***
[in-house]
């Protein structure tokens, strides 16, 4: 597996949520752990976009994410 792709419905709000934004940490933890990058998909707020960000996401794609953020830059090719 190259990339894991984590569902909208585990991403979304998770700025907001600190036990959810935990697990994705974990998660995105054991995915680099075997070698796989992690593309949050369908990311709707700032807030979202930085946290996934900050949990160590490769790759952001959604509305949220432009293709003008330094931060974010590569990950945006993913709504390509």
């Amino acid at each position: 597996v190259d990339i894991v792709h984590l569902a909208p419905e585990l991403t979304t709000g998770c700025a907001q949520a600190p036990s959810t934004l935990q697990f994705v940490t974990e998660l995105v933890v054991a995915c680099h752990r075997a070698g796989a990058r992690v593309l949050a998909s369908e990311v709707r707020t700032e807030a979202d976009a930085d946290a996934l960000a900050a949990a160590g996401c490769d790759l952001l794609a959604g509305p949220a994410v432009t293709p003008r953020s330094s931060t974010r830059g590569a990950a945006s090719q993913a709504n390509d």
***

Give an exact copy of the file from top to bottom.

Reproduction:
[in-house]
């Protein structure tokens, strides 16, 4: 597996949520752990976009994410 792709419905709000934004940490933890990058998909707020960000996401794609953020830059090719 190259990339894991984590569902909208585990991403979304998770700025907001600190036990959810935990697990994705974990998660995105054991995915680099075997070698796989992690593309949050369908990311709707700032807030979202930085946290996934900050949990160590490769790759952001959604509305949220432009293709003008330094931060974010590569990950945006993913709504390509």
């Amino acid at each position: 597996v190259d990339i894991v792709h984590l569902a909208p419905e585990l991403t979304t709000g998770c700025a907001q949520a600190p036990s959810t934004l935990q697990f994705v940490t974990e998660l995105v933890v054991a995915c680099h752990r075997a070698g796989a990058r992690v593309l949050a998909s369908e990311v709707r707020t700032e807030a979202d976009a930085d946290a996934l960000a900050a949990a160590g996401c490769d790759l952001l794609a959604g509305p949220a994410v432009t293709p003008r953020s330094s931060t974010r830059g590569a990950a945006s090719q993913a709504n390509d």